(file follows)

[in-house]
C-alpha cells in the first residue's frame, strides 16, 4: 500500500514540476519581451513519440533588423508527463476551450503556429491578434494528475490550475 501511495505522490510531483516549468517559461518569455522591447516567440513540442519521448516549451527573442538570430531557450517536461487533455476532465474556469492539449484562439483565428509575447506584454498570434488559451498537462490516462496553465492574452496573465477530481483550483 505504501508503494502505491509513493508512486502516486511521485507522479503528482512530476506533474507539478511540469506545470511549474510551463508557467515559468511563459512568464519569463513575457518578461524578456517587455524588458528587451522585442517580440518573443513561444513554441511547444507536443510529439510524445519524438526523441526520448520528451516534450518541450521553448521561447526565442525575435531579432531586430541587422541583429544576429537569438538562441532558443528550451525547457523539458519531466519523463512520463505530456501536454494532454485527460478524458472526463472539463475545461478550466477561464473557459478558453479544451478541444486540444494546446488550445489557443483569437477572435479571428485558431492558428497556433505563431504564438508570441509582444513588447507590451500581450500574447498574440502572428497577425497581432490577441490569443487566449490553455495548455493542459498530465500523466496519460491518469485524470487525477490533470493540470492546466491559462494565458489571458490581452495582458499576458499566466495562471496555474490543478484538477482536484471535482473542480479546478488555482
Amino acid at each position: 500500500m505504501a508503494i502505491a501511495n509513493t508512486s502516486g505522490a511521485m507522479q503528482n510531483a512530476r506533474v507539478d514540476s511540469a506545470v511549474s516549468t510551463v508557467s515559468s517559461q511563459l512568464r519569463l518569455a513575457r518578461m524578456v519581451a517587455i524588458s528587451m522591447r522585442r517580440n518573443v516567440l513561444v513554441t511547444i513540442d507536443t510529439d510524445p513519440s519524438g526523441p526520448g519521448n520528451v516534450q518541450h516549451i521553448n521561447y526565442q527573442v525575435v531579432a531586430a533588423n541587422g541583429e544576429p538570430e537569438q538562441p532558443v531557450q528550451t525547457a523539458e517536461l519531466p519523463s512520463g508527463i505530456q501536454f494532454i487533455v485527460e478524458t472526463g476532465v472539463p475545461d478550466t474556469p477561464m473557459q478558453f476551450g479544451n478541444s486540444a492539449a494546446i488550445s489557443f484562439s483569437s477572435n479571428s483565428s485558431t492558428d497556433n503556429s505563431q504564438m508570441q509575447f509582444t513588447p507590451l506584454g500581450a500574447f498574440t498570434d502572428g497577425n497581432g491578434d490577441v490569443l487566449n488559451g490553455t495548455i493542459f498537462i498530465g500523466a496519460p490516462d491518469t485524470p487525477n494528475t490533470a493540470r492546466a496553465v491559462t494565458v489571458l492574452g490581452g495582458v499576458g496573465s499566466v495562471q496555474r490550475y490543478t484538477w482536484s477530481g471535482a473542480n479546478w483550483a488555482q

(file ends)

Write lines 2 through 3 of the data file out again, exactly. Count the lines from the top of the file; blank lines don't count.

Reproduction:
C-alpha cells in the first residue's frame, strides 16, 4: 500500500514540476519581451513519440533588423508527463476551450503556429491578434494528475490550475 501511495505522490510531483516549468517559461518569455522591447516567440513540442519521448516549451527573442538570430531557450517536461487533455476532465474556469492539449484562439483565428509575447506584454498570434488559451498537462490516462496553465492574452496573465477530481483550483 505504501508503494502505491509513493508512486502516486511521485507522479503528482512530476506533474507539478511540469506545470511549474510551463508557467515559468511563459512568464519569463513575457518578461524578456517587455524588458528587451522585442517580440518573443513561444513554441511547444507536443510529439510524445519524438526523441526520448520528451516534450518541450521553448521561447526565442525575435531579432531586430541587422541583429544576429537569438538562441532558443528550451525547457523539458519531466519523463512520463505530456501536454494532454485527460478524458472526463472539463475545461478550466477561464473557459478558453479544451478541444486540444494546446488550445489557443483569437477572435479571428485558431492558428497556433505563431504564438508570441509582444513588447507590451500581450500574447498574440502572428497577425497581432490577441490569443487566449490553455495548455493542459498530465500523466496519460491518469485524470487525477490533470493540470492546466491559462494565458489571458490581452495582458499576458499566466495562471496555474490543478484538477482536484471535482473542480479546478488555482
Amino acid at each position: 500500500m505504501a508503494i502505491a501511495n509513493t508512486s502516486g505522490a511521485m507522479q503528482n510531483a512530476r506533474v507539478d514540476s511540469a506545470v511549474s516549468t510551463v508557467s515559468s517559461q511563459l512568464r519569463l518569455a513575457r518578461m524578456v519581451a517587455i524588458s528587451m522591447r522585442r517580440n518573443v516567440l513561444v513554441t511547444i513540442d507536443t510529439d510524445p513519440s519524438g526523441p526520448g519521448n520528451v516534450q518541450h516549451i521553448n521561447y526565442q527573442v525575435v531579432a531586430a533588423n541587422g541583429e544576429p538570430e537569438q538562441p532558443v531557450q528550451t525547457a523539458e517536461l519531466p519523463s512520463g508527463i505530456q501536454f494532454i487533455v485527460e478524458t472526463g476532465v472539463p475545461d478550466t474556469p477561464m473557459q478558453f476551450g479544451n478541444s486540444a492539449a494546446i488550445s489557443f484562439s483569437s477572435n479571428s483565428s485558431t492558428d497556433n503556429s505563431q504564438m508570441q509575447f509582444t513588447p507590451l506584454g500581450a500574447f498574440t498570434d502572428g497577425n497581432g491578434d490577441v490569443l487566449n488559451g490553455t495548455i493542459f498537462i498530465g500523466a496519460p490516462d491518469t485524470p487525477n494528475t490533470a493540470r492546466a496553465v491559462t494565458v489571458l492574452g490581452g495582458v499576458g496573465s499566466v495562471q496555474r490550475y490543478t484538477w482536484s477530481g471535482a473542480n479546478w483550483a488555482q